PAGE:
Most people we speak with understand the basics of Self-Directed IRA taxation. That is, they know that traditional Self-Directed IRAs have tax-deductible contributions (assuming you meet the income threshold) of $5,500 per year and $6,500 per year if you are age 50 or older. They also understand distributions are taxable, that they are mandatory beginning April 1st of the year after the year in which you turn age 70½, and that a 10 percent penalty applies to withdrawals if you are under age 59 ½, unless certain hardship provisions apply or unless you are making substantially equal periodic withdrawals in accordance with Section 72(t) of the United States Tax Code.
They understand that Self-Directed Roth IRAs operate with after tax contributions, and that as long as the money is left to grow in the account for at least five years, the assets grow tax free, and withdrawals are tax-free in retirement.
But that just applies to investments funded with your own money.
Once you start using other peoples’ money to fund your Self-Directed IRA investments – that is, your IRA is borrowing money to invest – things change. You may be taxed in the current year on income and gains attributable not to your own money, but to borrowed money within your Self-Directed IRA.
Many Self-Directed IRA owners get taken by surprise by this tax, but it is really just designed to level the playing field so that tax-exempt organization-owned and Self-Directed IRA-owned businesses do not gain an unfair advantage over taxable competition.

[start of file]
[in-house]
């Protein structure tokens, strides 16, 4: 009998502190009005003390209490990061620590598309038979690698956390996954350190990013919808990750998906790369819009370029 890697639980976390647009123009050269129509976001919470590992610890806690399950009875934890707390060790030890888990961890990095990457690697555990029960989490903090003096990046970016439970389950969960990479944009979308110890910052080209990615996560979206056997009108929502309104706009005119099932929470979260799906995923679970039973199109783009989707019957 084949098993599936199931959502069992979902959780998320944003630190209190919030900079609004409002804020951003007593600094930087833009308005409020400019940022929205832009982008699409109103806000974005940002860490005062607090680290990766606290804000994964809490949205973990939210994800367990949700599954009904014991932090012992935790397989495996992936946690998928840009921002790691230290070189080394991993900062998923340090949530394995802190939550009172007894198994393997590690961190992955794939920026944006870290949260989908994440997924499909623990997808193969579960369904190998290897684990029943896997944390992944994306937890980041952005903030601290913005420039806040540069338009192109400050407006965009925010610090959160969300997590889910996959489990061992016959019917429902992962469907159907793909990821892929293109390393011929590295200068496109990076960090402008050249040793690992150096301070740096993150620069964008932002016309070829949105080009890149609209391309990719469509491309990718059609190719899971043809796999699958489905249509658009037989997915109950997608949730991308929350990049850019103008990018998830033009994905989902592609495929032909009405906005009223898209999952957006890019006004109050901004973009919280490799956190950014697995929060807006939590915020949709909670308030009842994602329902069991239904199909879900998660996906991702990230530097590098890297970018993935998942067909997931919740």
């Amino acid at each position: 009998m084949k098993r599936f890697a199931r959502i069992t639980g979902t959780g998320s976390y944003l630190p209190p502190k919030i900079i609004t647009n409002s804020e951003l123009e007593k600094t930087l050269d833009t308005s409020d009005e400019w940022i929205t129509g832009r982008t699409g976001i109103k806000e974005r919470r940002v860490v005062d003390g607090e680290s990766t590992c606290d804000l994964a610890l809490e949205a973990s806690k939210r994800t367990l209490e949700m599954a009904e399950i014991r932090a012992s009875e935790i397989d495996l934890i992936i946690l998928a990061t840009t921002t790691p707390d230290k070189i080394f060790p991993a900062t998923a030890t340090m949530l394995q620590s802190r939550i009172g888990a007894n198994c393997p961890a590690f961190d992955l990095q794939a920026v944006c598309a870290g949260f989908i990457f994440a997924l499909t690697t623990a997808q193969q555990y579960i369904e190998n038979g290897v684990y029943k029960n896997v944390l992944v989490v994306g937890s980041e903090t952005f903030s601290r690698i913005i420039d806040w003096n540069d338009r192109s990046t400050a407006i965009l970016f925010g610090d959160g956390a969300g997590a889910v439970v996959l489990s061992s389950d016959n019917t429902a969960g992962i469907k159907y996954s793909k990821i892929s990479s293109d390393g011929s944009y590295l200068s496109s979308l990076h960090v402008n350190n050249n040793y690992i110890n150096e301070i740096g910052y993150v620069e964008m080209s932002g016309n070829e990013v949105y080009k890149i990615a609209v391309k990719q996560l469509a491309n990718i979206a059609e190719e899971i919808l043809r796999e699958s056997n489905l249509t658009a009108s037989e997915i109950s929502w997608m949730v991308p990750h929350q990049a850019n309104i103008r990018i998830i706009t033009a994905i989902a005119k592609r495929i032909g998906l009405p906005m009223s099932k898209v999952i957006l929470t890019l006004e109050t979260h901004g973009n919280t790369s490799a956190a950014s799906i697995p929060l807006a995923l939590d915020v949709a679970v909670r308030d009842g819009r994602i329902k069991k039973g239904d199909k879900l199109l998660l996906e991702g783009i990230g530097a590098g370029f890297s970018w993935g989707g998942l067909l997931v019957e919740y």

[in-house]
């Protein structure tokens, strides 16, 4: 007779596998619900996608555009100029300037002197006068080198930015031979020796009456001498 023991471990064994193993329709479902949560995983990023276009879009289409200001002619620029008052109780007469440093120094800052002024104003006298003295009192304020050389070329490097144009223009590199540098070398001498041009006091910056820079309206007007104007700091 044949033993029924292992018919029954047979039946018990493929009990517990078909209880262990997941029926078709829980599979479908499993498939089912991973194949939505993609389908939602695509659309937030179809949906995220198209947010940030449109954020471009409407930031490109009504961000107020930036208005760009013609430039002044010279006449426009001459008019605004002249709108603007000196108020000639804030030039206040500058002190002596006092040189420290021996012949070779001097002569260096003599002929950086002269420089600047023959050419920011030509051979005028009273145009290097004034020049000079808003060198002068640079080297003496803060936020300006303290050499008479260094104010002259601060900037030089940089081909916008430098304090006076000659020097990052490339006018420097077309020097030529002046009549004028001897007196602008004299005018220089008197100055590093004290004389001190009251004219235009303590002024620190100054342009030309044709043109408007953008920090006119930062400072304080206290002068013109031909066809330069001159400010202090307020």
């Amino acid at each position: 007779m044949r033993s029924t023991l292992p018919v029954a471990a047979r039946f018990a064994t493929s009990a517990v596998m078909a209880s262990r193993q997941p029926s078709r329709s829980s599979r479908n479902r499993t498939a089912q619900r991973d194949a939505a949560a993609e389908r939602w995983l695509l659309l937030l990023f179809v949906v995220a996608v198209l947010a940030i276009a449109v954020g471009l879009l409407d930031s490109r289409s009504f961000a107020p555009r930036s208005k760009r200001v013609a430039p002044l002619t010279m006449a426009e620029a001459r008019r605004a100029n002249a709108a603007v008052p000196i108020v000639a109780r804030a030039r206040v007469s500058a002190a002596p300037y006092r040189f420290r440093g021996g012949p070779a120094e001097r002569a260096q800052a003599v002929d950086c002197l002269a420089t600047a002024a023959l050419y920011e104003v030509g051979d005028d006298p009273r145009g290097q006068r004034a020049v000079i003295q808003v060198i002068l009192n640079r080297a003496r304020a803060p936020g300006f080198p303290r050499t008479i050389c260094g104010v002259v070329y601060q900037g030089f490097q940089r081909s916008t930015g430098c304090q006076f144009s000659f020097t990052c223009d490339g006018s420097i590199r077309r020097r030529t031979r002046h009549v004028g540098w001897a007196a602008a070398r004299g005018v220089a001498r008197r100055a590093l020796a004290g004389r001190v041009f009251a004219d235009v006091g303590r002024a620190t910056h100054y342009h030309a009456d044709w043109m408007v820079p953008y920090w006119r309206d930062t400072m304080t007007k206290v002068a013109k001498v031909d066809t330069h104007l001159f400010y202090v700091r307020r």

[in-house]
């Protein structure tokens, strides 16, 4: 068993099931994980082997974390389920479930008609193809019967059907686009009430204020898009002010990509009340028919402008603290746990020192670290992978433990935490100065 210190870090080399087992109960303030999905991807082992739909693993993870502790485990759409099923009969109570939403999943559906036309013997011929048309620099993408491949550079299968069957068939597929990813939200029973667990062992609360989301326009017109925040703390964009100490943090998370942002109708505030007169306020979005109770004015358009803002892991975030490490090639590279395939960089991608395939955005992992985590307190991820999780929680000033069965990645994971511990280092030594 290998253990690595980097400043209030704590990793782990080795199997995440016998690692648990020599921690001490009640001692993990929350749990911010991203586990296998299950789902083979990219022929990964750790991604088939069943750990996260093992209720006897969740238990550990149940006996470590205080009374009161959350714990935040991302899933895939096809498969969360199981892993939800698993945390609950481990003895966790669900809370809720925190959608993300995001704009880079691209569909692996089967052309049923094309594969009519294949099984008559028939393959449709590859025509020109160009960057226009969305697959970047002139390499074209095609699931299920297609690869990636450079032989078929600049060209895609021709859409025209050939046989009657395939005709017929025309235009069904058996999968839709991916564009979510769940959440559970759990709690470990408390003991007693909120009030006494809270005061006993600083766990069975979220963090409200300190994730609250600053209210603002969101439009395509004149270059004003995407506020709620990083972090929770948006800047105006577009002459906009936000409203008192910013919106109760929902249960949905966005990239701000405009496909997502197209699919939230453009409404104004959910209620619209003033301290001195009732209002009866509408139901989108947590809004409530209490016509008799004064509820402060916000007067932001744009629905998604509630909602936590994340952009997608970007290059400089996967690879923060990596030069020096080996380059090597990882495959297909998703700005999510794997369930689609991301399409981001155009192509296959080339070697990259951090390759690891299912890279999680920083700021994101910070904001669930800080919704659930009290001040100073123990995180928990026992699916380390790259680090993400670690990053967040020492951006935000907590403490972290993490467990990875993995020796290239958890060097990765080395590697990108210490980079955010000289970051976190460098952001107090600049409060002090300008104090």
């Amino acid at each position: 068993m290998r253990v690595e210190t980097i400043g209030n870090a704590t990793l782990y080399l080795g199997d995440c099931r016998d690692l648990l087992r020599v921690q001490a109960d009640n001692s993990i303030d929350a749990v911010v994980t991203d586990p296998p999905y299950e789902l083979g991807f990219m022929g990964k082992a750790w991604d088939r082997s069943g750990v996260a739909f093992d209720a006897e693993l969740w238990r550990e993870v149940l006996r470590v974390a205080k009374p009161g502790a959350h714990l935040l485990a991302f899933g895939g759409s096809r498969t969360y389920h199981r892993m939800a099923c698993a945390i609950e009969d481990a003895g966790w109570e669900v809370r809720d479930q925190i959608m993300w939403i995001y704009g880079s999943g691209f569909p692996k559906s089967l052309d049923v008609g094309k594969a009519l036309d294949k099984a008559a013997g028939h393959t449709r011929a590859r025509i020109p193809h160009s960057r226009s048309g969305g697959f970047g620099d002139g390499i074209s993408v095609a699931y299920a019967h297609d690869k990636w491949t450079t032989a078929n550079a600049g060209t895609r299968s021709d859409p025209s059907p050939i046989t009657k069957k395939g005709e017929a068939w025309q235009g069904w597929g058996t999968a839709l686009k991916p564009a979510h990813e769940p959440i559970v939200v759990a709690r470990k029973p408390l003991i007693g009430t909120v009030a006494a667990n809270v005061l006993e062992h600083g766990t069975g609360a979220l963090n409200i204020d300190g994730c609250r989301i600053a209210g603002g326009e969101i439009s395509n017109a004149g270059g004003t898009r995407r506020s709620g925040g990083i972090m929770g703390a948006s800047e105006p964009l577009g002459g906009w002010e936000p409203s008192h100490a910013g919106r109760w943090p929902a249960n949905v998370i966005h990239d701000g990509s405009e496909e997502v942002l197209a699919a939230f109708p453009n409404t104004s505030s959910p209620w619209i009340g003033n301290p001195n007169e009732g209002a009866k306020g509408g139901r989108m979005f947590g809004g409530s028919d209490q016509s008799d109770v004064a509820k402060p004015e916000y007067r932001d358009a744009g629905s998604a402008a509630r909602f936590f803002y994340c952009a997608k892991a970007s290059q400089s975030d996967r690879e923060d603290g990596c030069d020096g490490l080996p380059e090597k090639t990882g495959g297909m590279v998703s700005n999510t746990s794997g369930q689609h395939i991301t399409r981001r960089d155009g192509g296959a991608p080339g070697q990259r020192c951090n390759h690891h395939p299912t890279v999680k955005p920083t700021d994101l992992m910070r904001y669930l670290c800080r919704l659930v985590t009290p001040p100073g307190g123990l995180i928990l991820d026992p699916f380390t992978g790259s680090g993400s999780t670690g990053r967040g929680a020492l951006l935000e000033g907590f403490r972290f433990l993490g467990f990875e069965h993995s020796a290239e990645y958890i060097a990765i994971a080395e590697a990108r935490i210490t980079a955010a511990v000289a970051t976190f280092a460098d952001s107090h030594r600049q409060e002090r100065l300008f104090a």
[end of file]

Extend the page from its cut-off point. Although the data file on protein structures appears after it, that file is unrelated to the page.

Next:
UBTI (Unrelated Business Taxable Income)
Whenever a tax-exempt or pass-through entity, such as a Self-Directed IRA, owns a business or uses borrowed money, unrelated business taxable income, or UBTI, may come into play. The tax applies to whatever gains or profits are realized during the year that are attributable to the leverage within your account. This applies to real estate investments as well.
You use your Self-Directed IRA to purchase a real estate investment worth $500,000. You put up 40 percent and take out a non-recourse mortgage for the rest. That property is the only investment in your Self-Directed IRA account.
That year, you take in $50,000 in rental income from the property. But you only have 40 percent equity in it. So only 40 percent of your income, or $20,000, is tax-deferred. You may owe taxes on the rest, since it was not your Self-Directed IRA’s money that generated that income. It is other peoples’ money! The IRS considers the other $30,000 to be unrelated debt-financed income, which is taxable.
If your Self-Directed IRA owned a business and leveraged the business to increase potential profits, it would have to pay taxes on the income attributable to the leverage as well.
Similar rules apply if you sell the property – Gain attributable to your own equity will be tax-deferred or tax-free if it is in a Self-Directed Roth IRA. But gain attributable to other peoples’ money may be taxable.